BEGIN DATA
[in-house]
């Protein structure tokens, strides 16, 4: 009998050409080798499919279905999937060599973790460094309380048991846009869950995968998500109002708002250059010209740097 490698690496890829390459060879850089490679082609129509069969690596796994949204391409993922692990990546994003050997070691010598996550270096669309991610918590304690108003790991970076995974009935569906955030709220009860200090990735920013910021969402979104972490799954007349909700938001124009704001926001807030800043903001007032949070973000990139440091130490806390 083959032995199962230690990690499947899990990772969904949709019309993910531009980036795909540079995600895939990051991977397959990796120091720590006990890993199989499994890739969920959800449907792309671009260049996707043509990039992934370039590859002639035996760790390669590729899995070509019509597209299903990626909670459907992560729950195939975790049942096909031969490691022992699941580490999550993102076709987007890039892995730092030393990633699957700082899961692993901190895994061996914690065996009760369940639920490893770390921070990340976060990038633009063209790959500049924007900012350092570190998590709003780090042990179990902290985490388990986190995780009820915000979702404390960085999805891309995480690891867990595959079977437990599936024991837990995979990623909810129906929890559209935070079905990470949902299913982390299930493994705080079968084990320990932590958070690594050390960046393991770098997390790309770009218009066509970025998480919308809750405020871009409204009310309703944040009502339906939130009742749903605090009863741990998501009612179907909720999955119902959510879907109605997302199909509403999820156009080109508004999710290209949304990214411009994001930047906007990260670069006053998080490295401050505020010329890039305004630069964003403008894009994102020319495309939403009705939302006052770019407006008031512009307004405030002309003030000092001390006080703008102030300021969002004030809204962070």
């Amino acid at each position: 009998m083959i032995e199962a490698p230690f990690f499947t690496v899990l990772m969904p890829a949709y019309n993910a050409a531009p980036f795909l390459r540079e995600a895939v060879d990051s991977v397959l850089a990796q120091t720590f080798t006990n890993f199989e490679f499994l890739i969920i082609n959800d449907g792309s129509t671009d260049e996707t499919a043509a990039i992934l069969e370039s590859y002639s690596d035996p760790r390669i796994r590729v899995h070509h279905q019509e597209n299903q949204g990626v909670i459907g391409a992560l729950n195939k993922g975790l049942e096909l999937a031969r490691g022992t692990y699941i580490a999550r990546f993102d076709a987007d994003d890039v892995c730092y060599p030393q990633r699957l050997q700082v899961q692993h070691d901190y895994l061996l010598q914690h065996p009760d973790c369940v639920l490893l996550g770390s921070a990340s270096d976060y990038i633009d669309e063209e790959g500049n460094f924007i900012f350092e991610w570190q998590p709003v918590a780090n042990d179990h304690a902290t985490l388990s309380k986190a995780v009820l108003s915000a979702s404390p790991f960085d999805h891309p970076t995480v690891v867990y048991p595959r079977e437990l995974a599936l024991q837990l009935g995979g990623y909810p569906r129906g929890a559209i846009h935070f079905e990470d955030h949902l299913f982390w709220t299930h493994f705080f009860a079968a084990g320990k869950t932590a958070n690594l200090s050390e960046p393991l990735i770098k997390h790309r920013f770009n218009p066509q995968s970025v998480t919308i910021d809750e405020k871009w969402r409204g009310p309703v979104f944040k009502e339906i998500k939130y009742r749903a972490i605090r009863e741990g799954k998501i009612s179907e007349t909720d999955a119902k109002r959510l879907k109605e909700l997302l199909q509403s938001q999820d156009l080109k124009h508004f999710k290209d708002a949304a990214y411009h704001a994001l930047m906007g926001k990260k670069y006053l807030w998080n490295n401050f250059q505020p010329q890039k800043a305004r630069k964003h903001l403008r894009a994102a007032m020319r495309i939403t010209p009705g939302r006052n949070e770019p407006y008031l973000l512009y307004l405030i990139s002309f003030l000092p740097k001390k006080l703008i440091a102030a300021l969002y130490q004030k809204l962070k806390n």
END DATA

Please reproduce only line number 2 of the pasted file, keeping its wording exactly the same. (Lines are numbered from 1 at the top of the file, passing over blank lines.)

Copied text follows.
């Protein structure tokens, strides 16, 4: 009998050409080798499919279905999937060599973790460094309380048991846009869950995968998500109002708002250059010209740097 490698690496890829390459060879850089490679082609129509069969690596796994949204391409993922692990990546994003050997070691010598996550270096669309991610918590304690108003790991970076995974009935569906955030709220009860200090990735920013910021969402979104972490799954007349909700938001124009704001926001807030800043903001007032949070973000990139440091130490806390 083959032995199962230690990690499947899990990772969904949709019309993910531009980036795909540079995600895939990051991977397959990796120091720590006990890993199989499994890739969920959800449907792309671009260049996707043509990039992934370039590859002639035996760790390669590729899995070509019509597209299903990626909670459907992560729950195939975790049942096909031969490691022992699941580490999550993102076709987007890039892995730092030393990633699957700082899961692993901190895994061996914690065996009760369940639920490893770390921070990340976060990038633009063209790959500049924007900012350092570190998590709003780090042990179990902290985490388990986190995780009820915000979702404390960085999805891309995480690891867990595959079977437990599936024991837990995979990623909810129906929890559209935070079905990470949902299913982390299930493994705080079968084990320990932590958070690594050390960046393991770098997390790309770009218009066509970025998480919308809750405020871009409204009310309703944040009502339906939130009742749903605090009863741990998501009612179907909720999955119902959510879907109605997302199909509403999820156009080109508004999710290209949304990214411009994001930047906007990260670069006053998080490295401050505020010329890039305004630069964003403008894009994102020319495309939403009705939302006052770019407006008031512009307004405030002309003030000092001390006080703008102030300021969002004030809204962070």